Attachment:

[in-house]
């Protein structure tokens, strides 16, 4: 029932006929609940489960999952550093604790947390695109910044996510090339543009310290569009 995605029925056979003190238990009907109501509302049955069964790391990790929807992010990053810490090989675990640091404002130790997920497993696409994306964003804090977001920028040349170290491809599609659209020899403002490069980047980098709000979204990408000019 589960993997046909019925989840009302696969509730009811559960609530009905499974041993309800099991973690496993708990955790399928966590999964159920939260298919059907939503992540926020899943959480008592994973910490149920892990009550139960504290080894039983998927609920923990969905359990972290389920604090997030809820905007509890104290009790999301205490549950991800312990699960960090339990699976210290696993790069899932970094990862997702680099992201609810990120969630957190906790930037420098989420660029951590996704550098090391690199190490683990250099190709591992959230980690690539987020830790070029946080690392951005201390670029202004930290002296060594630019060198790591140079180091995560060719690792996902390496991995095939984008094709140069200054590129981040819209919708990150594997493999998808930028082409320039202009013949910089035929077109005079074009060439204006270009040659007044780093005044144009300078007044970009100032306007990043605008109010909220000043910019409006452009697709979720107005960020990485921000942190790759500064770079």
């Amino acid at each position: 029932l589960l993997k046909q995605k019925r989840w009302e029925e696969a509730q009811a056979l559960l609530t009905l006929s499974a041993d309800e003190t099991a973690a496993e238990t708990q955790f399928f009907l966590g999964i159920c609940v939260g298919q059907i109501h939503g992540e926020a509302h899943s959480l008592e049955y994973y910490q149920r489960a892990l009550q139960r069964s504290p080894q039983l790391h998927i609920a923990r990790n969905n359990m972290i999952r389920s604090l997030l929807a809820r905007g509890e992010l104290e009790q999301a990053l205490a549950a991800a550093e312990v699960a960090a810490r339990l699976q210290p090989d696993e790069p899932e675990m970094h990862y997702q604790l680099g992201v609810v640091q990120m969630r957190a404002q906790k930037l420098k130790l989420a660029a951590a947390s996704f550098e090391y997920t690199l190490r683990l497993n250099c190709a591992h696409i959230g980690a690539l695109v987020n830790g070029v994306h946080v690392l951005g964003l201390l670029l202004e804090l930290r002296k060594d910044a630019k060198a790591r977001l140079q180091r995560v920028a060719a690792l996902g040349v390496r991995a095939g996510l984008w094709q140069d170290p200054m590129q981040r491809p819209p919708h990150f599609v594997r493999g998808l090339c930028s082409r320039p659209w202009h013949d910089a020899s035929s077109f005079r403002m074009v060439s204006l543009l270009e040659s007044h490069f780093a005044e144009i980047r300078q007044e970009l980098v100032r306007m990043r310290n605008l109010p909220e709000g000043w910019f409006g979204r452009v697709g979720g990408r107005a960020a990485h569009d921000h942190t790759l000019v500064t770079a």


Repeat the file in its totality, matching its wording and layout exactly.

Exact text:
[in-house]
């Protein structure tokens, strides 16, 4: 029932006929609940489960999952550093604790947390695109910044996510090339543009310290569009 995605029925056979003190238990009907109501509302049955069964790391990790929807992010990053810490090989675990640091404002130790997920497993696409994306964003804090977001920028040349170290491809599609659209020899403002490069980047980098709000979204990408000019 589960993997046909019925989840009302696969509730009811559960609530009905499974041993309800099991973690496993708990955790399928966590999964159920939260298919059907939503992540926020899943959480008592994973910490149920892990009550139960504290080894039983998927609920923990969905359990972290389920604090997030809820905007509890104290009790999301205490549950991800312990699960960090339990699976210290696993790069899932970094990862997702680099992201609810990120969630957190906790930037420098989420660029951590996704550098090391690199190490683990250099190709591992959230980690690539987020830790070029946080690392951005201390670029202004930290002296060594630019060198790591140079180091995560060719690792996902390496991995095939984008094709140069200054590129981040819209919708990150594997493999998808930028082409320039202009013949910089035929077109005079074009060439204006270009040659007044780093005044144009300078007044970009100032306007990043605008109010909220000043910019409006452009697709979720107005960020990485921000942190790759500064770079």
């Amino acid at each position: 029932l589960l993997k046909q995605k019925r989840w009302e029925e696969a509730q009811a056979l559960l609530t009905l006929s499974a041993d309800e003190t099991a973690a496993e238990t708990q955790f399928f009907l966590g999964i159920c609940v939260g298919q059907i109501h939503g992540e926020a509302h899943s959480l008592e049955y994973y910490q149920r489960a892990l009550q139960r069964s504290p080894q039983l790391h998927i609920a923990r990790n969905n359990m972290i999952r389920s604090l997030l929807a809820r905007g509890e992010l104290e009790q999301a990053l205490a549950a991800a550093e312990v699960a960090a810490r339990l699976q210290p090989d696993e790069p899932e675990m970094h990862y997702q604790l680099g992201v609810v640091q990120m969630r957190a404002q906790k930037l420098k130790l989420a660029a951590a947390s996704f550098e090391y997920t690199l190490r683990l497993n250099c190709a591992h696409i959230g980690a690539l695109v987020n830790g070029v994306h946080v690392l951005g964003l201390l670029l202004e804090l930290r002296k060594d910044a630019k060198a790591r977001l140079q180091r995560v920028a060719a690792l996902g040349v390496r991995a095939g996510l984008w094709q140069d170290p200054m590129q981040r491809p819209p919708h990150f599609v594997r493999g998808l090339c930028s082409r320039p659209w202009h013949d910089a020899s035929s077109f005079r403002m074009v060439s204006l543009l270009e040659s007044h490069f780093a005044e144009i980047r300078q007044e970009l980098v100032r306007m990043r310290n605008l109010p909220e709000g000043w910019f409006g979204r452009v697709g979720g990408r107005a960020a990485h569009d921000h942190t790759l000019v500064t770079a």